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2/12/2009
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25 Things Facebook Couldn't Keep Secret In Court

Redacted portions of a PDF transcript from a court hearing to determine Facebook's settlement with ConnectU were revealed.

Facebook has become the latest company to be bitten by bad PDF redaction.

The company's confidential settlement of a lawsuit brought by ConnectU was revealed Wednesday when Associated Press writer Michael Liedtke reported that redacted portions of a PDF transcript of a court hearing, at which details of the settlement were discussed, could be easily revealed.

"Large portions of that hearing are redacted in a transcript of the June hearing, but The Associated Press was able to read the blacked-out portions by copying from an electronic version of the document and pasting the results into another document," Liedtke wrote in his article.

The improperly redacted document revealed that ConnectU received somewhere between from $31 million and $65 million to settle its lawsuit, and that Facebook's internal valuation was about $3.7 billion.

"At some point in the document's workflow, it appears that someone added a white rectangle over white text in order to cover it," said David Stromfeld, a senior product manager for Adobe Acrobat. "And that's what they thought was sufficient to make that content undiscoverable."

That's not the right way to redact content.

Such mistakes have bedeviled would-be censors for years, in PDF files and Microsoft Word files, too.

A document on proper redaction technique, published by the National Security Agency in December 2005, describes the problem thus: "Both the Microsoft Word document format (MS Word) and Adobe Portable Document (PDF) are complex, sophisticated computer data formats. They can contain many kinds of information such as text, graphics, tables, images, meta-data, and more all mixed together. The complexity makes them potential vehicles for exposing information unintentionally, especially when downgrading or sanitizing classified materials."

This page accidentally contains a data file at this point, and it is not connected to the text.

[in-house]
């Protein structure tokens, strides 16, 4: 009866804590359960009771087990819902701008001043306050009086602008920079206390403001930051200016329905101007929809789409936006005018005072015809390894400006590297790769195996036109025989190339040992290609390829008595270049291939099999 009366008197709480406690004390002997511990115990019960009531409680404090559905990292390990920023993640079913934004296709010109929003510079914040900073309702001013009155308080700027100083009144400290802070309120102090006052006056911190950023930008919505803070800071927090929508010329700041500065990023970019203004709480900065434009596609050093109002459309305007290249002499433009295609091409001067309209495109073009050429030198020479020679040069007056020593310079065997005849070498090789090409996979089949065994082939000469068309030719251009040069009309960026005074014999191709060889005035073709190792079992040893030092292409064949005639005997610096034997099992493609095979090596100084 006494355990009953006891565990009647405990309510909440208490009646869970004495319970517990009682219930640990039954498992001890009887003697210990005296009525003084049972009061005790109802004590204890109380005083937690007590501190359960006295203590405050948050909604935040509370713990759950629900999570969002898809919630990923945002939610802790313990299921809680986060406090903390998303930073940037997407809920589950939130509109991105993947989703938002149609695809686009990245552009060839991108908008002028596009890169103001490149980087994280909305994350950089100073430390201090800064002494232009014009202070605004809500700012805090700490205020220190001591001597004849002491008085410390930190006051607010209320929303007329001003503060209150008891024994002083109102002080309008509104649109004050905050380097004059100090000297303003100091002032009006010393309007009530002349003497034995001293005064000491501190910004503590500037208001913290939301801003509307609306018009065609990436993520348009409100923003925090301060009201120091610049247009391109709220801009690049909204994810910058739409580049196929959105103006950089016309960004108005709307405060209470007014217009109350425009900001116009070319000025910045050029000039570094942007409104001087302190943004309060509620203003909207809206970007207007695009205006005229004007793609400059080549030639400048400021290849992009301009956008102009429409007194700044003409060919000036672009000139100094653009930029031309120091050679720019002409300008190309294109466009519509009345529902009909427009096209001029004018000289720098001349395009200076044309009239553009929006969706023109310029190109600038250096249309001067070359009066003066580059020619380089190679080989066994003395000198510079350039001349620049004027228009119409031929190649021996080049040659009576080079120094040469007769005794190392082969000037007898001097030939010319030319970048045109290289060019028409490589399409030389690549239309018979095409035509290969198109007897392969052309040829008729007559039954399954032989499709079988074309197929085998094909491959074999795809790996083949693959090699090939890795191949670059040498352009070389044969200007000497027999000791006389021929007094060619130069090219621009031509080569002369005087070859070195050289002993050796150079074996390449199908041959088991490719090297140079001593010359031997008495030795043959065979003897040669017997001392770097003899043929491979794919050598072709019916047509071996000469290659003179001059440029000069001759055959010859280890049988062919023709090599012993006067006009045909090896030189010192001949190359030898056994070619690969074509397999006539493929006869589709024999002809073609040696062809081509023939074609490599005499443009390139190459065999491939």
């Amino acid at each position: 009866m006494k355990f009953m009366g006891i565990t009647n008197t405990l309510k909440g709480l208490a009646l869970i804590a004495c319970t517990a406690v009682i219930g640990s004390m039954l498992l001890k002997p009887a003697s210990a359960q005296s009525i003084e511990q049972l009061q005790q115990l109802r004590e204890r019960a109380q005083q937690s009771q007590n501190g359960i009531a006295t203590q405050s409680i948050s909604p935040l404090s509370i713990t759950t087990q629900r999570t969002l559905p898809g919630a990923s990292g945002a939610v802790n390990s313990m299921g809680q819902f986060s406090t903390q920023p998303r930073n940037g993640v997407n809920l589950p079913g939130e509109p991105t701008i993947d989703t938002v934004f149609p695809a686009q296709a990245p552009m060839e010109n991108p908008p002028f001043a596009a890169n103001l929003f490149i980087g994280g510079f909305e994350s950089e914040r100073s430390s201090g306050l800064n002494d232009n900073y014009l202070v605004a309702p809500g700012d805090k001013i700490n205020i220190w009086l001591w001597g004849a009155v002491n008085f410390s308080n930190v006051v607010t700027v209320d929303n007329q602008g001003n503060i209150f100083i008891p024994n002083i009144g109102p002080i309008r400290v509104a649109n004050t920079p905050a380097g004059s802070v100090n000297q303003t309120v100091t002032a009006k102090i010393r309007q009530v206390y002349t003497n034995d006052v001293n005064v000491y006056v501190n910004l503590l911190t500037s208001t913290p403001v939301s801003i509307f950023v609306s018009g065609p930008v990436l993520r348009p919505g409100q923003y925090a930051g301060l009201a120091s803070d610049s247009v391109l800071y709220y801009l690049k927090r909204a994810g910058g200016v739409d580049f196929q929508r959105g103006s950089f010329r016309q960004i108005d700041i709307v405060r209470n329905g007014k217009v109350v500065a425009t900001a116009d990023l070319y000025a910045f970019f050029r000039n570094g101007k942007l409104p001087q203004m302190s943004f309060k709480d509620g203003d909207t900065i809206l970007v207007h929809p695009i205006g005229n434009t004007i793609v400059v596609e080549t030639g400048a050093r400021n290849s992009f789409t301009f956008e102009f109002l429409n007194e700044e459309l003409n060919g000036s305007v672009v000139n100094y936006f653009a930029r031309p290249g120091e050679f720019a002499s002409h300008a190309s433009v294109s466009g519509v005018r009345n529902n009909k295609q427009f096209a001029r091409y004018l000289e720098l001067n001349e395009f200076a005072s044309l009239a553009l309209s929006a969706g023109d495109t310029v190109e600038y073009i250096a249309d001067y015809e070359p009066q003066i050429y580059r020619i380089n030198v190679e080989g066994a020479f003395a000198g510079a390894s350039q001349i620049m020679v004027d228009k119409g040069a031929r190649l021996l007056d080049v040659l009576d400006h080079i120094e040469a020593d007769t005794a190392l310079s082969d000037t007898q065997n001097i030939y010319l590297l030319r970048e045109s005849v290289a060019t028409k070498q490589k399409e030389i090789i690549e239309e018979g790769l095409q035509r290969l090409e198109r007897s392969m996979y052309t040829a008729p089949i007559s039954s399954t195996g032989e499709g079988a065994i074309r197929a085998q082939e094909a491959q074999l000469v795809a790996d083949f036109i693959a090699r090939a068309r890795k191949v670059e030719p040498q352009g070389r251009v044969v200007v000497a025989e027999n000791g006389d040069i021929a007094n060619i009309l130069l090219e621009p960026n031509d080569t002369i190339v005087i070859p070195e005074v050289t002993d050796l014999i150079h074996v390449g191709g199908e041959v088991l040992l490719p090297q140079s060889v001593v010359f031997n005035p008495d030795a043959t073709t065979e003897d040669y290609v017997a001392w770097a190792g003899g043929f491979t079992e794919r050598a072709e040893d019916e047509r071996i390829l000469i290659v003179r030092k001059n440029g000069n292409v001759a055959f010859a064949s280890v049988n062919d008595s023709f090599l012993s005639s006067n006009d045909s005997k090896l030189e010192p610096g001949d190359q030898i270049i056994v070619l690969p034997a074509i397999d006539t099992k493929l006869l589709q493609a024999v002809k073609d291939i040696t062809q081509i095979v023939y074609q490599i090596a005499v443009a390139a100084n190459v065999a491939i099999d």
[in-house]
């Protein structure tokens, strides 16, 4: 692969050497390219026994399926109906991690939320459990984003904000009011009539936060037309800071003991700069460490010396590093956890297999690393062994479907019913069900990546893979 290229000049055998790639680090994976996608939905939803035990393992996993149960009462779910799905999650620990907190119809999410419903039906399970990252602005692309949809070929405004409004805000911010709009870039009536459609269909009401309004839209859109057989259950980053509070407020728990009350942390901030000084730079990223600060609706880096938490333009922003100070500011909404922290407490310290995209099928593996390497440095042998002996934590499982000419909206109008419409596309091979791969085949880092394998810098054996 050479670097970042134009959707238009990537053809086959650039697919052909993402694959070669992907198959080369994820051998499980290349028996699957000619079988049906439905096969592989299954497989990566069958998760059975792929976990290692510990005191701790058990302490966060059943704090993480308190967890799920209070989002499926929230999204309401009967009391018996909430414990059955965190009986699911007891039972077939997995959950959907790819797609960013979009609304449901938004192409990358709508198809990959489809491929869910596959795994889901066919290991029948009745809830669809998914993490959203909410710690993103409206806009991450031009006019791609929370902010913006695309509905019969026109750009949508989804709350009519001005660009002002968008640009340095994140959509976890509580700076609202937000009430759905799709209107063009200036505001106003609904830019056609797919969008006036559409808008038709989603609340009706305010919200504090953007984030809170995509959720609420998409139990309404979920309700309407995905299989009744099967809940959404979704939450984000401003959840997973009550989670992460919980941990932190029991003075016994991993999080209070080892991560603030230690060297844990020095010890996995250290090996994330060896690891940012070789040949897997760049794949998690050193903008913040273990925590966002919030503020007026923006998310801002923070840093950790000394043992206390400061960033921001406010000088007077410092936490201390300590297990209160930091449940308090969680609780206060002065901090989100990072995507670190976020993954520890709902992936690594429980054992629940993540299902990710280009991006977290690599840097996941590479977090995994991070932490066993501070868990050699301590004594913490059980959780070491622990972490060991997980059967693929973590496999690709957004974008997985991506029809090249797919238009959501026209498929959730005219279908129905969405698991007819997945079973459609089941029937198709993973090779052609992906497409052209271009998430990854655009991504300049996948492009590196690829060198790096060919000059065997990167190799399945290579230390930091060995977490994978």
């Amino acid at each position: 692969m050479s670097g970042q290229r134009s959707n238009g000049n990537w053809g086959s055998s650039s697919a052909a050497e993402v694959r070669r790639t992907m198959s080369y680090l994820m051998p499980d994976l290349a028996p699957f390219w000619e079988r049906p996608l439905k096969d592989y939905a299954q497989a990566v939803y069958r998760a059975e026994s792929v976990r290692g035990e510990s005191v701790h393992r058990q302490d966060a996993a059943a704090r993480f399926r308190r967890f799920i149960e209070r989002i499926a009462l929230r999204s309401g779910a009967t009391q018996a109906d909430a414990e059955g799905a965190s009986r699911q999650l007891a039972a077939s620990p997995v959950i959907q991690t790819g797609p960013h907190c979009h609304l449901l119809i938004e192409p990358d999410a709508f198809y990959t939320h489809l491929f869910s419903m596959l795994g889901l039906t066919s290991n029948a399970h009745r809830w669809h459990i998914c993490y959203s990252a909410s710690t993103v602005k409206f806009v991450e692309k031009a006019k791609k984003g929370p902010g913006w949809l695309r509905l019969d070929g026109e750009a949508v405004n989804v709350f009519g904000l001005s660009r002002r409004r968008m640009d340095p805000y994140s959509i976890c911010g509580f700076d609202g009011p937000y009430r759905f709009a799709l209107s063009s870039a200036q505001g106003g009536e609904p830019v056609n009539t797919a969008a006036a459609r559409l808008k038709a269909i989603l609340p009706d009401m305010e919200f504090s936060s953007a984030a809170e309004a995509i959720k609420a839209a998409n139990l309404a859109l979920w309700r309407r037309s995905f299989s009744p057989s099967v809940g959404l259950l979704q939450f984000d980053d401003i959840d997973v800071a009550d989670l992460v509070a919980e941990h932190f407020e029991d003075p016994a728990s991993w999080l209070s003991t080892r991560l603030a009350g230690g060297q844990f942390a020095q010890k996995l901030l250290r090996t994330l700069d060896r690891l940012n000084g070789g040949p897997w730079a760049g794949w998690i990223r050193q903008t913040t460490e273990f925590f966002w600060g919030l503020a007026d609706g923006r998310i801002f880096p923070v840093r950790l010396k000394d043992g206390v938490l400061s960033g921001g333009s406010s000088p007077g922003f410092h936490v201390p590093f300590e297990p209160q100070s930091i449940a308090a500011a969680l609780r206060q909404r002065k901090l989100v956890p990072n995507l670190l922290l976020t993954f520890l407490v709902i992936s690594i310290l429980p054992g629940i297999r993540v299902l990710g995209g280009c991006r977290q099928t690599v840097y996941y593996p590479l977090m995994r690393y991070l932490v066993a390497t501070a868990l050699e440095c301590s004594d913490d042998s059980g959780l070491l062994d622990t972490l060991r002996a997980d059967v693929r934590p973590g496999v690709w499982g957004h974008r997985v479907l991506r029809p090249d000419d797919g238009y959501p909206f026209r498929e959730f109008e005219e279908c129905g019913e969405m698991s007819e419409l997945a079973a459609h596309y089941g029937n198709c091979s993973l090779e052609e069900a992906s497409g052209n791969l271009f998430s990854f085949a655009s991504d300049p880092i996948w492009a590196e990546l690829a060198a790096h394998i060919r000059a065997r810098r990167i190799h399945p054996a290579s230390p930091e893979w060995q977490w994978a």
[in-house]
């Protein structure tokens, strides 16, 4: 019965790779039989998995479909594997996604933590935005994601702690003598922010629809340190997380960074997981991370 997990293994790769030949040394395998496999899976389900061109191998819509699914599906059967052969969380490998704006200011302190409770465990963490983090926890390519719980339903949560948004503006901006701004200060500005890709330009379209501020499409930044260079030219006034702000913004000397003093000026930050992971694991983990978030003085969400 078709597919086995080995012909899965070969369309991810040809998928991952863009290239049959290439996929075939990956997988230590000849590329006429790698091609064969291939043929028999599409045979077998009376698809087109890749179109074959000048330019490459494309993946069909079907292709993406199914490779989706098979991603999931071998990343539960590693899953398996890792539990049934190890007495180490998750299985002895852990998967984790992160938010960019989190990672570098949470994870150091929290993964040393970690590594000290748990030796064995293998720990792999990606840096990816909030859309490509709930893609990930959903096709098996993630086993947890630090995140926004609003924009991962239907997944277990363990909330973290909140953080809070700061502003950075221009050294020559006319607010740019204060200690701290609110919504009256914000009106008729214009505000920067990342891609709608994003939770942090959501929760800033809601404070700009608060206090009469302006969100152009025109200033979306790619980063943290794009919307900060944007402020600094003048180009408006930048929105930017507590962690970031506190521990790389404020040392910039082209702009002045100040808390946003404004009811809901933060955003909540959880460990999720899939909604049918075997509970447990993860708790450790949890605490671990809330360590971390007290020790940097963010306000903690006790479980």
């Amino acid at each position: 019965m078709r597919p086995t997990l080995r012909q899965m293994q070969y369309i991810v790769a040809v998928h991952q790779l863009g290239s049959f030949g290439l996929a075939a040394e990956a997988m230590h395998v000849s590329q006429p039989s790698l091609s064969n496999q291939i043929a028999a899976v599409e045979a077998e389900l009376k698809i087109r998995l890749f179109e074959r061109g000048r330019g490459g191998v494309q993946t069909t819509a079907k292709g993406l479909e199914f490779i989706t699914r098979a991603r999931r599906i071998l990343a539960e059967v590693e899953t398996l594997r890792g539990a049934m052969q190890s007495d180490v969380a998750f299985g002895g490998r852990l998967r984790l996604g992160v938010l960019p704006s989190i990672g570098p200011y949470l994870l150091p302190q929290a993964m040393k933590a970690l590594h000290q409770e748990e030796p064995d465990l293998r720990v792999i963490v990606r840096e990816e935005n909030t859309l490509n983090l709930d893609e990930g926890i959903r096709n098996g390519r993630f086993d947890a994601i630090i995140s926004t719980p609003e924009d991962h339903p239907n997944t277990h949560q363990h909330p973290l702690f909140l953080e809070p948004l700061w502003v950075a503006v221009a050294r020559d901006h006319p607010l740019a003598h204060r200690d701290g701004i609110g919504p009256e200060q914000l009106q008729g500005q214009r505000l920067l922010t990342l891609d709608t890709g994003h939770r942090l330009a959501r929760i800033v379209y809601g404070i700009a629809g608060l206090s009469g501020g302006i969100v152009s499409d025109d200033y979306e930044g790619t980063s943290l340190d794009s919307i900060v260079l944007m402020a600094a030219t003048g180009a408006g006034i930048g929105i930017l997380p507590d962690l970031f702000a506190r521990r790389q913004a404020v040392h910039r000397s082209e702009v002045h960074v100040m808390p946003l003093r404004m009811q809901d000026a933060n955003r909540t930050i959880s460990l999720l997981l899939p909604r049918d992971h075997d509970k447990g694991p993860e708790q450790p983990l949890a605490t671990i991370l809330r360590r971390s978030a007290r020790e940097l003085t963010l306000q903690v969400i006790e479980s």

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The cybersecurity profession struggles to retain women (figures range from 10 to 20 percent). It's particularly worrisome for an industry with a rapidly growing number of vacant positions.

So why does the shortage of women continue to be worse in security than in other IT sectors? How can men in infosec be better allies for women; and how can women be better allies for one another? What is the industry doing to fix the problem -- what's working, and what isn't?

Is this really a problem at all? Are the low numbers simply an indication that women do not want to be in cybersecurity, and is it possible that more women will never want to be in cybersecurity? How many women would we need to see in the industry to declare success?

Join Dark Reading senior editor Sara Peters and guests Angela Knox of Cloudmark, Barrett Sellers of Arbor Networks, Regina Wallace-Jones of Facebook, Steve Christey Coley of MITRE, and Chris Roosenraad of M3AAWG on Wednesday, July 13 at 1 p.m. Eastern Time to discuss all this and more.